I'd say, if you want to use the backstay antenna for all bands, start with about 40-45' overall, including the GTO-15 wire, and see if your tuner can handle the tuneup on all bands easily. If you have trouble with one or more bands, lop off a foot or so and try again. In the end you want to wind up with a system which will tune easily on all desired bands.

I know that Greg is gonna cringe at this method, as his models will show all manner of effect on radiation patterns. But, in practice, I don't really believe these distortions make that much difference across-the-board. Especially since there are a lot of other factors which intervene, like rigging, proximity to other vessels, salt vs. fresh or brackish water, propagation conditions, etc.

How come I can be so cavalier about this? Because I KNOW, from many years of use and testing and comparisons with hundreds of boats and thousands of QSOs, that I have extremely efficient vertical dipoles for the most-used bands. And, the alternate backstay antenna works reasonably well on ALL bands, from 2-30 MHz.

Best,

Bill
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Old 12-01-2007, 14:14   #7
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As I stated, with the forumulas, leave them long and tune it up. Bill has explained a lot of the other things involved, and the fact that you will be having to tune your rig to the antenna so just use the rough figures. That is why I am saying experiment cheeply then go with the good stuff. You can always experiment with pulling up the antenna with the topping lift just to see how it will tune up before you play with putting it on your backstay.
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Old 12-01-2007, 14:22   #8
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d = Delay in nanoseconds
L = Length of the cable in feet
VOP = dielectric constant expressed in percent
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Old 12-01-2007, 14:31   #9
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Doghouse,


"That is why I am saying experiment cheeply then go with the good stuff."

Yes, thanks for that. I forgot to mention that it's a very good idea to experiment with the quick and cheap stuff before building a permanent antenna.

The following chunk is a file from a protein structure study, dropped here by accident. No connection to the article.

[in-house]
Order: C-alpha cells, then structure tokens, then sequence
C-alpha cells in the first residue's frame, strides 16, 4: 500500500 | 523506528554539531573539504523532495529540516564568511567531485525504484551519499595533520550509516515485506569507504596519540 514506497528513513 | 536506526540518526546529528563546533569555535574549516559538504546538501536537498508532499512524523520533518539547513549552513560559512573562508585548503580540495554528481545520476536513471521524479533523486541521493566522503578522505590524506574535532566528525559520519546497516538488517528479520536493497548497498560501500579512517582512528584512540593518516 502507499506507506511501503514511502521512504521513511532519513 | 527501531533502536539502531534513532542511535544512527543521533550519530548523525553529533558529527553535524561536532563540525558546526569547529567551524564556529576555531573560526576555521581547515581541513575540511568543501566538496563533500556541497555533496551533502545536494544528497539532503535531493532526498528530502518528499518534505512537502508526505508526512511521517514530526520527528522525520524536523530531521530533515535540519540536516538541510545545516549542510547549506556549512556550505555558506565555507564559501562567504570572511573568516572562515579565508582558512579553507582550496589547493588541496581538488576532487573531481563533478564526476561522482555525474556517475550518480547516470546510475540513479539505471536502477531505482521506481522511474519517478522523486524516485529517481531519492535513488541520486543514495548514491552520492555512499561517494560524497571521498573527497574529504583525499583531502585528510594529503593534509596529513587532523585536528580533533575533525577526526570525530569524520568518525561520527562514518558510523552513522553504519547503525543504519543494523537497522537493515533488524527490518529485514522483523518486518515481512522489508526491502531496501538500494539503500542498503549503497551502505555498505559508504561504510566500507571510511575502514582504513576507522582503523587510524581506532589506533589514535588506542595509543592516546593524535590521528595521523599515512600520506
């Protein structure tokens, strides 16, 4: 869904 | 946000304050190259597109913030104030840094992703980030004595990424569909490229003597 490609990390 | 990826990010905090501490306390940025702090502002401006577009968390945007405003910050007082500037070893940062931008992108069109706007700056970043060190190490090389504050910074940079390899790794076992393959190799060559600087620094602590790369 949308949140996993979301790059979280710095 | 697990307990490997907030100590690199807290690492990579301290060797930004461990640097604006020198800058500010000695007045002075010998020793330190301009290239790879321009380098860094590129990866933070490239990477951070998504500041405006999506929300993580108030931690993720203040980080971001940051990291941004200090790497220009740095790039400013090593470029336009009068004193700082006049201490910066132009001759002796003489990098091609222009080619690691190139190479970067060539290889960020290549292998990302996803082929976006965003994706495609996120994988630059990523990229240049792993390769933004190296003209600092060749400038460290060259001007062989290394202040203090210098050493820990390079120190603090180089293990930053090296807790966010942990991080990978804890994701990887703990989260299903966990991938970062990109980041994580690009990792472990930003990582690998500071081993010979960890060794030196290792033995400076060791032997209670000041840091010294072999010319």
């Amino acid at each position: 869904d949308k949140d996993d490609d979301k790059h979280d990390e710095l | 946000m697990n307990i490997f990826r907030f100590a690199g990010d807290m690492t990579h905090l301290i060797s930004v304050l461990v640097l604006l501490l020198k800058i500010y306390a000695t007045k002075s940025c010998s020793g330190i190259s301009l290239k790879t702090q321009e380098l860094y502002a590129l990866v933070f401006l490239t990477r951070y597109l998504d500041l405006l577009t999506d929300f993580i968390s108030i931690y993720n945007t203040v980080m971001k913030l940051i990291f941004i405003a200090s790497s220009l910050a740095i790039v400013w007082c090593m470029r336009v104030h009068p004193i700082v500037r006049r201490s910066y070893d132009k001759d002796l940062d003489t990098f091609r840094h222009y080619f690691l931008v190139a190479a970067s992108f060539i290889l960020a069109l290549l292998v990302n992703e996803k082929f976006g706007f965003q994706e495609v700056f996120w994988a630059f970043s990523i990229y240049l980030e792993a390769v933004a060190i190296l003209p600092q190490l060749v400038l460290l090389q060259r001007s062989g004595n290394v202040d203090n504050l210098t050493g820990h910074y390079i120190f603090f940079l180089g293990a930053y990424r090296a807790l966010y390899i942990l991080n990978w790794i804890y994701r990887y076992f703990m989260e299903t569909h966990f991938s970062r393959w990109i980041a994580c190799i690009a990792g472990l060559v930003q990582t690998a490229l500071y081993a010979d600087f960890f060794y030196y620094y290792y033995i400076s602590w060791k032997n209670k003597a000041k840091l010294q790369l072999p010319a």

Same is true of the ground system.

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Old 12-01-2007, 15:27   #10
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Thanks Bill, Greg, Gord. I don't know what the letters in the formula are that you sent Gord but thanks anyway. Can I find those in my radio books? Currently I'm on a beer break from aligning my engine (for the second time) so can't reach them at this very moment.
I feel like such a newbie. Been sailing since '72 and always talked about doing the radio thing but never have. You guys are a big help.
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Old 12-01-2007, 15:37   #11
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The letters in the formula are:
d, l, and VOP
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Old 13-01-2007, 11:20   #12
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Hi Guys,
Appreciate all the advice, although I must confess much of what has been 'explained' went right over the top of my head.

Guess it will all come with time.

Btrayfors - love your idea of the independently rigged antenna and suspect I'll try to replicate this - but please - some more guidance is needed.

I don't have any form of metal toerail - and have simply followed advice in the ICOM installation and planned to fit a Dynaform plate to the hull. This has already been purchased but not fitted as yet.

Please treat me as as an idiot and explain if the ground wave issues you are talking about are something I can forget if I link back to this Dynaform plate - or if you are talking about another issue I am ignorant of!

Sorry to sound so dim witted - but in matters of radio installation - that's exactly what I am!

Cheers
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Old 13-01-2007, 12:42   #13
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John,

You don't sound dimwitted at all. IMO, the real dimwits are those who don't know what they don't know :-)